In 2017, Utah’s Division of Wildlife Resources (DWR) amended their rules giving them regulatory authority over all trapping activity throughout the State of Utah.  The primary reason for this rule change was to help DWR manage protected wildlife (fox, bobcat, etc.) that may be caught in traps set for non-protected species (coyotes, raccoons).  Utah Farm Bureau opposed this rule change because it would have negative impact on the livestock and property owner’s ability to protect against damage caused by coyotes, raccoons and other predators. 


DWR has management authority over species of wildlife deemed as protected by the Utah State Legislature.  No method of trapping is 100% selective in the species of animal that it can capture, and since protected species are regularly captured in traps that are set with the intent to capture non-protected species, the DWR regulates the types of traps, configurations and time intervals that traps must be checked.  During the 2017-2018 hunting season, DWR reports there were 60 violations with 44 illegal kills (33 bobcats, 2 red fox, 9 gray fox). 

The 2017 new rule gives management of coyote and raccoon trapping devices to DWR.  Coyotes and raccoons are considered non-protected species in Utah and under management authority of the Utah Department of Agriculture and Food (UDAF).  Furthermore, the new rule requires the following: a trapper must have possession of a valid license when trapping coyotes and raccoons, specific requirements of trapping devices when trapping coyotes and raccoons, prohibits trapping of coyotes and raccoons within 100 yards of identified rivers and requires traps set for coyotes and raccoons be checked every 48 hours. 

Stakeholders, including Utah Farm Bureau, expressed concern and opposition to this amended rule before the DWR Board ultimately approved the change.  Following DWR’s approval, Utah Farm Bureau and the Utah Department of Agriculture and Food immediately worked with DWR to try to find common ground and solutions going forward.  These negotiations led to the DWR Board creating a committee to construct a trapping rule (R657-11) that protects non-target animals and meets the social needs of stakeholders.  The DWR Board adopted this recommendation during their September 2017 board meeting.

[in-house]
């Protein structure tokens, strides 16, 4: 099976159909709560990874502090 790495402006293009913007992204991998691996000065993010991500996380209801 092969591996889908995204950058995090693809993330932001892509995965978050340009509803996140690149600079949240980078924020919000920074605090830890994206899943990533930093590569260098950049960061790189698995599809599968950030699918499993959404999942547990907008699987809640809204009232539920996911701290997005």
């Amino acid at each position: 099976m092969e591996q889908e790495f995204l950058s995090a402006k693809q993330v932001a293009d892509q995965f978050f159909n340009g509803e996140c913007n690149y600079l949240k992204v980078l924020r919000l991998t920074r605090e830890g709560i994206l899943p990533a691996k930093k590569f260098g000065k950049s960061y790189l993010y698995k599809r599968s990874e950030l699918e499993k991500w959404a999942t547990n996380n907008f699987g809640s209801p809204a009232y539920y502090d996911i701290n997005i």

A stakeholder committee has met and unanimously agreed to several changes to the recently adopted new rule.  The following committee recommendations will be presented at the five DWR Regional Advisory Councils (RACs) in July 2018 and to the DWR board in August for final adoption:

  1. Allows for an owner of a trap(s) to designate another person to check and remove wildlife from their trap(s) provided: the trap is appropriately marked with the owner’s trap registration number, the person has required licenses when working with furbearer sets, the person does not have a denied or suspended trap registration license, written authorization of the trap owner and the owner assumes criminal liability and civil responsibility for designated person.  Current rules state if catching protected wildlife in the sets, it must be released immediately.  If it is dead, it needs to be reported.
  2. Clarifies the take of coyotes and raccoons is regulated by the UDAF and the DWR's rule is intended only to regulate trapping devices that could incidentally take protected wildlife.  This should help accomplish three things: minimize the take of non-targeted protected wildlife, help detect illegal trap sets targeting protected wildlife and, protect compliant trappers from criminal liability when accidentally taking non-targeted protected wildlife.
  3. Clarifies that owners of domestic pets caught in a trapping device may only disturb the device to remove their pet. 


Utah Farm Bureau supports implementation of approved and effective predator control measures by authorized agencies, trappers, farmers and ranchers without interference from animal advocacy groups or others. 

For more information, contact Sterling Brown, UFBF Vice President – Public Policy,